Overheating is a major issue with gaming laptops. No matter how lengthy or intense your gaming session is, we’ll show you how to keep your laptop cool.
Gaming computers are very exceptional. They’re (relatively) light, portable, and put the graphical processing power of a PC into a small, easy-to-handle package. Unfortunately, their compactness is also one of their main flaws.
Even ordinary computers can generate and retain a lot of heat. When you add a strong GPU to it, the problem becomes much, much worse.
After all, hardware makers can only do so much to keep such a small space cool while both the CPU and GPU are working hard.
Fortunately, there are a few things you can do to ensure that your PC’s cooling system is in good working order, and you can even give it a little more kick!
Step One: Proper Placement
When not in use, a laptop should be put on a level, sturdy surface, especially when it is heavily loaded.
When put on a soft surface like a bed or your lap, part or all of the fan intakes on the underside will be blocked, restricting airflow and preventing the cooling system from working correctly. When put on a hard surface, a laptop’s rubber feet, on the other hand, raise it slightly to allow the fans to pull in enough cold air. If you don’t have a suitable firm surface on which to set the laptop, you can perform one of the following:
- Keep it on your lap while making sure that you’re not blocking the fan intakes.
- Elevate it by using a book, a box, or any similar solid object as a stand.
Step Two: Cleaning
Due to the constant circulation of air through a laptop, dust accumulation is unavoidable. There’s no way to avoid it, so the best you can do is clean your laptop on a regular basis, ideally every three to six months.
Cleaning a laptop has never been easier. Here’s how you can do it:
1. Purchase a compressed air can. You’ll simply need this tool to clean your laptop without having to open it.
2. Before you begin, make sure the laptop is turned off and has had time to cool down.
3. Turn the laptop on its side to reveal the bottom intake fan grilles.
4. Spray the grille by bringing the can close to it.
IMPORTANT: Always keep the can upright to prevent the liquid air from escaping and damaging the hardware.
5. Move and tilt the laptop around to properly clean the intake from all angles. Continue doing so until there is no more visible dust coming out.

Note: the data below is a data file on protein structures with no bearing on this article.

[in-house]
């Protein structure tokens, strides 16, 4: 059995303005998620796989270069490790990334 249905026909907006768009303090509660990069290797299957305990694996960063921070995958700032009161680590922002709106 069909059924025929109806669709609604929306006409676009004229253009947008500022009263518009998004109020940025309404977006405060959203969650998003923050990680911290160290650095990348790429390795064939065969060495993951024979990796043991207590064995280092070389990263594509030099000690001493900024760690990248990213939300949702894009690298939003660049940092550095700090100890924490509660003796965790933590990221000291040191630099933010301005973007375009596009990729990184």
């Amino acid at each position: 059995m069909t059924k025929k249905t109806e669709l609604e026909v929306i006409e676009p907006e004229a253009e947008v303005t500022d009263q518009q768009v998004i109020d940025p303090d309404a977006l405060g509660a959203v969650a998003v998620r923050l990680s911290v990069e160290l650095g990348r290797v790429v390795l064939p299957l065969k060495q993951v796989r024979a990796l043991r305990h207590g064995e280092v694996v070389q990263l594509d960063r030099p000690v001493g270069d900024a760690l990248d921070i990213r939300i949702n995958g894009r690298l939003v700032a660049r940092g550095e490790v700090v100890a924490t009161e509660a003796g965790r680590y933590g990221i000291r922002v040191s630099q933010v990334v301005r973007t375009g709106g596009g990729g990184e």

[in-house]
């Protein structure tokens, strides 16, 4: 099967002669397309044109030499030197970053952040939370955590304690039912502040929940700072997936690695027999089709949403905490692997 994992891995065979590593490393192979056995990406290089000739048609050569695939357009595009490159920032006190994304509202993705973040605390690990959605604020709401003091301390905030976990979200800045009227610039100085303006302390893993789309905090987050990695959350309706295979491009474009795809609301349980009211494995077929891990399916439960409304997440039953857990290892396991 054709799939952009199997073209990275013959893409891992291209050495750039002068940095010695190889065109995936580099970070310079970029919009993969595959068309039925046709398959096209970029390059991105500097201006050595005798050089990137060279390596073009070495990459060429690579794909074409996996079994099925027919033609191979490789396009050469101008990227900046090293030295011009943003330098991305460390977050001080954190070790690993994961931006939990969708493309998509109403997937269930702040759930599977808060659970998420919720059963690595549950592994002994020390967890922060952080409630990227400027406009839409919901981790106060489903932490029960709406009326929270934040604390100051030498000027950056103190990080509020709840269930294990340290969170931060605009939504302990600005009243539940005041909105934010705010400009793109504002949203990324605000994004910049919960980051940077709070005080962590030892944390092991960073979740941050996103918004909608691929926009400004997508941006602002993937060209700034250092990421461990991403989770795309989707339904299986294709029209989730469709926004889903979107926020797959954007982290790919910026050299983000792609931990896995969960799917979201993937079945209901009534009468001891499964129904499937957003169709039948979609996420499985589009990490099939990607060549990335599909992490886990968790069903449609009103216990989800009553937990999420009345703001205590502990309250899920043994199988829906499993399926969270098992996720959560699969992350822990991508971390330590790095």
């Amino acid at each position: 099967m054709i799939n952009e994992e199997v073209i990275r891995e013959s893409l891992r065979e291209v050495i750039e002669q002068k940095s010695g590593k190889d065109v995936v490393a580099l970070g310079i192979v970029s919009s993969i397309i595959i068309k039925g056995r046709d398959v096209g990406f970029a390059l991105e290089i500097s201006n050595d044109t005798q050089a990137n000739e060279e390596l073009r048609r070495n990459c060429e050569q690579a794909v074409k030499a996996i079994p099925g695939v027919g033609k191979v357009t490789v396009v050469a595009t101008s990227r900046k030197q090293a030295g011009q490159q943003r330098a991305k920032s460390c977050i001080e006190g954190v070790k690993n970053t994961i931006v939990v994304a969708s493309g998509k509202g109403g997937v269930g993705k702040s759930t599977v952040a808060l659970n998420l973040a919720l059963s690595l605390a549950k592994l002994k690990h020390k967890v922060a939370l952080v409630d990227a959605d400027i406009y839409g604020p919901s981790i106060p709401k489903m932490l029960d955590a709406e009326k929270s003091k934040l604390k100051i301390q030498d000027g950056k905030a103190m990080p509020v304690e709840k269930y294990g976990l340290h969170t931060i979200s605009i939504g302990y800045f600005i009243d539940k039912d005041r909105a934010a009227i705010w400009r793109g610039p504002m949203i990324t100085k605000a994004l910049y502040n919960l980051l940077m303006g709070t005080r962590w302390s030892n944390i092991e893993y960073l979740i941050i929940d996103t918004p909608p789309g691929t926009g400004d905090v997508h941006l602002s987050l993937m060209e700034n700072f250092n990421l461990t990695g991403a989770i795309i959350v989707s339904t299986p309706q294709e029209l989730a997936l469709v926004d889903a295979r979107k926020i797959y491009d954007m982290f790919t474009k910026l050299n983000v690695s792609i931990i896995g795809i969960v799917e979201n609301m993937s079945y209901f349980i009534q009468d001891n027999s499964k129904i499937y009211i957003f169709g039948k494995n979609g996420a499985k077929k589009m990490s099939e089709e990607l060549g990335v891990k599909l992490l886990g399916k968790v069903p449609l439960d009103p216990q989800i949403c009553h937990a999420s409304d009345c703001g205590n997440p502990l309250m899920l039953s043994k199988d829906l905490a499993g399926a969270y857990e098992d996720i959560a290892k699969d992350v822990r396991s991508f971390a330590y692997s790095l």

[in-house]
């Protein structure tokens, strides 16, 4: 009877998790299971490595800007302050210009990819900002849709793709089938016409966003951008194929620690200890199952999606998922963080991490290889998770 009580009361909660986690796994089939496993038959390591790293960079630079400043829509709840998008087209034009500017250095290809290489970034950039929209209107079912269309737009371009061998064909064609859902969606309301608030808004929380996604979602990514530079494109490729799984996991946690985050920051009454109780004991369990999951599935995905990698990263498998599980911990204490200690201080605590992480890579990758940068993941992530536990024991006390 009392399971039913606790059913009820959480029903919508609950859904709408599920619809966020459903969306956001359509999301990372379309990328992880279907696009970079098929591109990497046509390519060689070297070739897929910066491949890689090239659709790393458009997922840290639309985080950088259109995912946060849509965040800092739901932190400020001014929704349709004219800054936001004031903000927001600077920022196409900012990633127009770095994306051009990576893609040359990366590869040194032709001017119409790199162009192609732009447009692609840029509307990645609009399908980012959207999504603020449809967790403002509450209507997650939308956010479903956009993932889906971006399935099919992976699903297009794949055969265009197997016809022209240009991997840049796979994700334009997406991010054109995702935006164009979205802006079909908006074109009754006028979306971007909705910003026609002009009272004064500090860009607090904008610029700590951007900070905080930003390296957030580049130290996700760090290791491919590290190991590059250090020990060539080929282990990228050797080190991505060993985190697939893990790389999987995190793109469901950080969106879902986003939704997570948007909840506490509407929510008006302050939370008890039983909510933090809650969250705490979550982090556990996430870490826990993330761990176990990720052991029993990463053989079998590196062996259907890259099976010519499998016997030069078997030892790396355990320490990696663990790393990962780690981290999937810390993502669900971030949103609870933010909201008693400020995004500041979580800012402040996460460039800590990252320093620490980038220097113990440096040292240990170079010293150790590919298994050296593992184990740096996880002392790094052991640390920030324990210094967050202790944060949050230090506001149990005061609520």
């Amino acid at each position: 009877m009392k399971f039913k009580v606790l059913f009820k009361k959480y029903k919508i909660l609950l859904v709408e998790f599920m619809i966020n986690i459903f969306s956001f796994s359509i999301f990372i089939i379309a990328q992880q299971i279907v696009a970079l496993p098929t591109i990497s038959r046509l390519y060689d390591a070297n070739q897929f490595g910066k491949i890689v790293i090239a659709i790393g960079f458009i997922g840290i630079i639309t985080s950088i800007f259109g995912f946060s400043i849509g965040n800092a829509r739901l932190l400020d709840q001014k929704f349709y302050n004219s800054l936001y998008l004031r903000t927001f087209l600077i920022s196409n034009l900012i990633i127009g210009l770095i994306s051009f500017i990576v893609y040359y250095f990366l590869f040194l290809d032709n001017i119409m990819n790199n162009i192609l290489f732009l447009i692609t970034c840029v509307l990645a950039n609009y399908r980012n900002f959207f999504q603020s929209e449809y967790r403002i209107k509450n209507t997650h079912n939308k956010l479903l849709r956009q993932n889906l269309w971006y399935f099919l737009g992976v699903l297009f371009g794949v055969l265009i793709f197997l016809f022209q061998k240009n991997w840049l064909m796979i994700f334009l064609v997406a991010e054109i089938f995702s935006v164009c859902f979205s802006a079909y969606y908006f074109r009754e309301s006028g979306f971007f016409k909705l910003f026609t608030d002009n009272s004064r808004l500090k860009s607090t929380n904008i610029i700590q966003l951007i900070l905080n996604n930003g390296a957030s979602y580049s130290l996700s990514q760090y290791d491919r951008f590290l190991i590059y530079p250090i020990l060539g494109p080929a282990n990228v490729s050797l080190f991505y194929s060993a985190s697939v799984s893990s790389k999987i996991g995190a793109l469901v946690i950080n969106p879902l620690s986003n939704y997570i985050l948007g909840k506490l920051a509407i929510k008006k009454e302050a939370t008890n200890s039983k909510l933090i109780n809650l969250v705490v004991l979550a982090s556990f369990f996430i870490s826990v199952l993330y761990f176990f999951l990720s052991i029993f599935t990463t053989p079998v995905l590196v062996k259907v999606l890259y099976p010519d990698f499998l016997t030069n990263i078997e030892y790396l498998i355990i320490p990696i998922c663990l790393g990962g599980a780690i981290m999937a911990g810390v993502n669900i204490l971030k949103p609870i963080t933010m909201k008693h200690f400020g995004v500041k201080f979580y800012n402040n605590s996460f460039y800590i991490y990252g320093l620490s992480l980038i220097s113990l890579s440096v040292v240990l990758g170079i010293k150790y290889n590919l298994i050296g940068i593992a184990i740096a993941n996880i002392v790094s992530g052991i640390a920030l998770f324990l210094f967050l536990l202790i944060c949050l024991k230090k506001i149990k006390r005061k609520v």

6. For each intake, repeat the steps above.
Step Three: Additional Cooling
Aside from ensuring that your laptop’s internal cooling system is functioning properly, did you know that you can also purchase a laptop cooler, or cooling pad, as they’re often known?
This is a simple and inexpensive attachment that will considerably assist you with any overheating difficulties you may be experiencing. In fact, when it comes to gaming laptops, a cooling pad is almost mandatory.
Cooling pads function in the following way: you set them on a flat surface, then place your laptop on top of them, plug them into one of the laptop’s USB ports, and let the fan(s) do their thing. As a result of the enhanced ventilation, you’ll notice lower temperatures throughout long gaming sessions.
If you’ve tried everything above and your laptop continues to overheat, there’s most likely a hardware or software problem that has to be addressed.
Insufficiently Powerful Hardware
True, a dedicated GPU creates heat, but if we’re talking about a low-end GPU that’s being pushed too hard by modern games, the temps might quickly spiral out of control. The same may be said for CPUs that have integrated graphics (almost every Intel CPU) or AMD’s APUs.
If you see considerable performance losses together with a rise in temperature, your graphics processor is approaching critical temperatures. In this situation, you should speed up the cooling process by cleaning it or purchasing a cooling pad, ideally both.
If that doesn’t work, there are two other options:
1. Reduce the game’s settings. Obviously, this reduces the GPU’s workload and, as a result, generates less heat. Starting with GPU-intensive features like ambient occlusion or anti-aliasing is the best way to go. Lowering the display resolution, on the other hand, is a certain way to assist an out-of-date or underpowered GPU keep up.
2. Purchase an external GPU. These are a terrific method to obtain desktop-level graphics in a laptop while lowering the amount of heat generated within. They are, however, extremely expensive, and you should be sure that your CPU is capable of handling the GPU you intend to purchase.
Internal fans on most current laptops (especially those geared for gaming) help keep all of the components cool. You’d notice a temperature increase if just one of those fans broke down.
Using your hearing is the best approach to check this without having to open the laptop. Simply put the system under extreme load, causing all of the fans to spin at high speeds, and pay particular attention to each of the intakes. Visit here to find out what are the top 11 inche laptops and keep an eye — or rather, an ear — out for two telltale signs:
1. Long before it breaks down altogether, a defective fan will likely make various rattling, grinding, or heaving noises. If your fan is generating any noise other than the usual constant humming of a rotating fan, it may not be running at maximum capacity.
2. Silence – Obviously, when a laptop is under severe strain, no fan will be idle. If you discover that a fan is making no noise at all while the laptop is under load, it is almost certainly broken and has to be replaced.
Now, tinkering with a laptop is more difficult than with a desktop computer. Rather than attempting to fix your laptop yourself, it is recommended to have it repaired by a qualified specialist.
In fact, if your laptop is still under warranty, never open it because doing so will very certainly void the guarantee.